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"Genome" by Matt Ridley review

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Introduction

´╗┐Semester 1 Extra Credit Genome by Matt Ridley Chapter 1 Although the beginning of life is still somewhat ambiguous to scientists, author Matt Ridley decides to begin the story of the chromosomes. The first chromosome, according to scientists, began by rearranging different chemicals out of entropy into something alive and working. It seemed to multiply instantly and did not stop until the earth went from absolutely nothing to a world of living things. Mankind, with the ability to think and understand the world, is given these abilities by chromosomes, in part. Another question we must ask is: what exists in organic life that causes life? The first answer to this question was proposed by Erasmus Darwin in 1794. He proposed, in his book, that all organic life consists of something he referred to as filaments, and these threads were the secret to life. Of course, many years later scientists continued to research this and discovered the significance of DNA in the evolution of life. Life essentially has the ability to replicate and create order. To do this, there needs to be information that allows these things to take place, which is the principal function of DNA. DNA is a filament of information that makes up a message written in a code of chemicals we know as A, C, G, and T. (Adenine, Cytosine, Guanine, and Thymine.) The interesting thing about this is that the code is literally written out just like English. It is, in a sense, a linear language. Essentially, DNA is the code that identifies us, but the other thing that shapes our characteristics are genes. Genes are a unit of heredity that is transferred from parent to offspring, embedded in our DNA. However, scientist did not know that genes existed or where they were. Many scientists tried to figure out how genes worked, but simply could not do it until one scientist proved, through an experiment, that our DNA is comprised of genes and is transferable. ...read more.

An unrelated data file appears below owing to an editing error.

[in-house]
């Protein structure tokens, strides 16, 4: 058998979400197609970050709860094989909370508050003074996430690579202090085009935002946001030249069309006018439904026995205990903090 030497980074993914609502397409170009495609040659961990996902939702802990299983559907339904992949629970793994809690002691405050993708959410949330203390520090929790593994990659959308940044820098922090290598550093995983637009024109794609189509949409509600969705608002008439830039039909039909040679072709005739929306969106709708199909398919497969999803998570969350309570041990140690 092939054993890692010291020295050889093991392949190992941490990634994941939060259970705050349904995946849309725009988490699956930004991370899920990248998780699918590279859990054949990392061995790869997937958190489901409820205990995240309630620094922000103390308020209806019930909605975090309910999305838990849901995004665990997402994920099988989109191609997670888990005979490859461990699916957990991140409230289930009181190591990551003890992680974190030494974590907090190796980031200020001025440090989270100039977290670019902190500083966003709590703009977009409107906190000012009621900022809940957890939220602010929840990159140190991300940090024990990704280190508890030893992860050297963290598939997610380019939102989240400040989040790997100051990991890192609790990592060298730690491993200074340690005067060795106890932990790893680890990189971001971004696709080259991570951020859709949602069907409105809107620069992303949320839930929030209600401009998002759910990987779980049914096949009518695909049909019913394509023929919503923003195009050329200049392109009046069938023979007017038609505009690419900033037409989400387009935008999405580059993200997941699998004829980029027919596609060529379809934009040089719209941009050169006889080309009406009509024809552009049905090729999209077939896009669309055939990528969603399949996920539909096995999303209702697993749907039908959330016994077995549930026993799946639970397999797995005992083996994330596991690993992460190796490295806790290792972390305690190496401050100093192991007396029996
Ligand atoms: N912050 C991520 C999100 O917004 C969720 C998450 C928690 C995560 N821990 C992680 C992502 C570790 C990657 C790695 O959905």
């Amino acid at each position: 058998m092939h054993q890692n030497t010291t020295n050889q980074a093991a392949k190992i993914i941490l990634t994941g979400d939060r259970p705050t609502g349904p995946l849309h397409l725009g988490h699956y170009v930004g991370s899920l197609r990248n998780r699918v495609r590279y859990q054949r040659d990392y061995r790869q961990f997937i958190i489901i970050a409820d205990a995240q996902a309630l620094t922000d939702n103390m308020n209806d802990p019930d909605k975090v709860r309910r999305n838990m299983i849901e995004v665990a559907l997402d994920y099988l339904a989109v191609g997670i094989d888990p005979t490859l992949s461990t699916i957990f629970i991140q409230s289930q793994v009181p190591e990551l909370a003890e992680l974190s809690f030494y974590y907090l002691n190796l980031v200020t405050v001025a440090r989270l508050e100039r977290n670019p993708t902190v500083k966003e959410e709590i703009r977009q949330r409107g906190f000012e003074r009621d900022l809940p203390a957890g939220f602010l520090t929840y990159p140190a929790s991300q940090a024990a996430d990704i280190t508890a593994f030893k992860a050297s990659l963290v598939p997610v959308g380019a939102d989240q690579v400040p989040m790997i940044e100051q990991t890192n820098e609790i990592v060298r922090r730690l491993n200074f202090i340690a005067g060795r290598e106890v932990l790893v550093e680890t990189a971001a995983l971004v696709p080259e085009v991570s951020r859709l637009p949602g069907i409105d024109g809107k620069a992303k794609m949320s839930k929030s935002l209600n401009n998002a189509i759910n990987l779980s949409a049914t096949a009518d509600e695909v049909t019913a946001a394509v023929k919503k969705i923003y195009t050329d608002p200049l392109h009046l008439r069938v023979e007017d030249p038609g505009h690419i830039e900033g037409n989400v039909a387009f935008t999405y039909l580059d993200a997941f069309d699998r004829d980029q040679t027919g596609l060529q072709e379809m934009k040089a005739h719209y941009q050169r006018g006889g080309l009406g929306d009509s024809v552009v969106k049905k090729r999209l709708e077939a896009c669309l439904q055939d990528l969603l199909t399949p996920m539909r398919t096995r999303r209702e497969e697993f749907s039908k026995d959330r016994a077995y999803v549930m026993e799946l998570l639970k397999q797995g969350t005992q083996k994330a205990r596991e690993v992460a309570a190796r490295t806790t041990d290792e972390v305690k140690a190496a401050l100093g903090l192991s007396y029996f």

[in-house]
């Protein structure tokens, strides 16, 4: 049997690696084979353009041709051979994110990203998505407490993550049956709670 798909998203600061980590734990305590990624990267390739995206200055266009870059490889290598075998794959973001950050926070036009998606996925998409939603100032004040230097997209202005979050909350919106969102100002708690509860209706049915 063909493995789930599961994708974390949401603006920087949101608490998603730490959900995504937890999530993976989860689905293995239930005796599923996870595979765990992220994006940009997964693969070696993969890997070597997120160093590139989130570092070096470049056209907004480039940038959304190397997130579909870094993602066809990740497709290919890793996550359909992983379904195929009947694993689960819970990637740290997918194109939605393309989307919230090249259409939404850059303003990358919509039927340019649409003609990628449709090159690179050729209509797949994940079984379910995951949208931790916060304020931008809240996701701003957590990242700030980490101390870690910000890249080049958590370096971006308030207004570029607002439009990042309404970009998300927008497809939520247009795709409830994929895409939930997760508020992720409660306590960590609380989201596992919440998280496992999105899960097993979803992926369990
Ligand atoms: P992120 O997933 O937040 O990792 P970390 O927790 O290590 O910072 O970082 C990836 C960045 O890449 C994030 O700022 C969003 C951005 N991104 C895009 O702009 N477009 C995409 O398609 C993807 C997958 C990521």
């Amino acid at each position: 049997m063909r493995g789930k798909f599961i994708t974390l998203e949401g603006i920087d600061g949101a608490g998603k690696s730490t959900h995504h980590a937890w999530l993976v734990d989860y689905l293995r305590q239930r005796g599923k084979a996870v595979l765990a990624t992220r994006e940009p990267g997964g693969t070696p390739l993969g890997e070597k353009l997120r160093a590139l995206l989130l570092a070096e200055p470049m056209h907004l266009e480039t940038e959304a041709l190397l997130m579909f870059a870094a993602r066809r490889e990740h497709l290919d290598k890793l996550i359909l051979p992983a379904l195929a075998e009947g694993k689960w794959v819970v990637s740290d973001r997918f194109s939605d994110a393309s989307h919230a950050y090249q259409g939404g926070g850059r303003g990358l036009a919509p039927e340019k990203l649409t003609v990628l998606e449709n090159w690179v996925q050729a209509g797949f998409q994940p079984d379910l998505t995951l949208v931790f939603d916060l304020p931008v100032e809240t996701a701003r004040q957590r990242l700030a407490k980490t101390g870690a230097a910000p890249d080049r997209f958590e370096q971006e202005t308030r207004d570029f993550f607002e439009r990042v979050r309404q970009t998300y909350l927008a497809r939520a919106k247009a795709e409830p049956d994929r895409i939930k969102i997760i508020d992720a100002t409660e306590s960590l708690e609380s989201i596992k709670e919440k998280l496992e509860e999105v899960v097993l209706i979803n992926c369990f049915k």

Middle

In the mid 1990's, a scientist named Dean Hamer was seeking a gene that caused thrill-seeking personalities, but he knew it wouldn't just be a single gene. The first discovery was found by scientist Richard Ebstein within the D4DR gene. He discovered a sequence of 48 letters that were repeating two to eleven times. Depending on how many times this sequence repeats depends on how effective Dopamine receptors can be. The longer it is, the less responsive; the shorter it is, the more responsive. Based off Ebstein's discovery, Hamer wanted to observe whether people with long D4DR genes have different personalities than those with shorter ones. However, his research didnt lead far because there was not an exact correlation. After further research among different groups of people, Hamer concluded 4% of novelty seekers were in correlation to the D4DR gene and the other 36% of people were considered heritable or influenced by environmental factors. There could be well over 500 possible genes that influence personality. As Ridley moves into the discussion of depression, it is also noted that cholesterol and serotonin levels have a similar effect to the Dopamine protein. People with lower levels have depression or violent actions, but this still does not indicate that genes regulate people. Chapter 12 The miracle of life is a remarkable system in the eyes of a biologist. The idea that an egg can be fertilized to become a completely new being is extraordinary, and as Ridley puts it, "we must leave such a comfortable terrain behind and step into the unknown." From the beginning, Ridley refuses to discuss Divine Intervention, but continues by stating that the plan is contained within the egg through genes. Within Chromosome 12, there is a cluster of development genes that contain the codes necessary to create a brand new living organism. The process begins through fertilization which results in an embryo with a front and back. ...read more.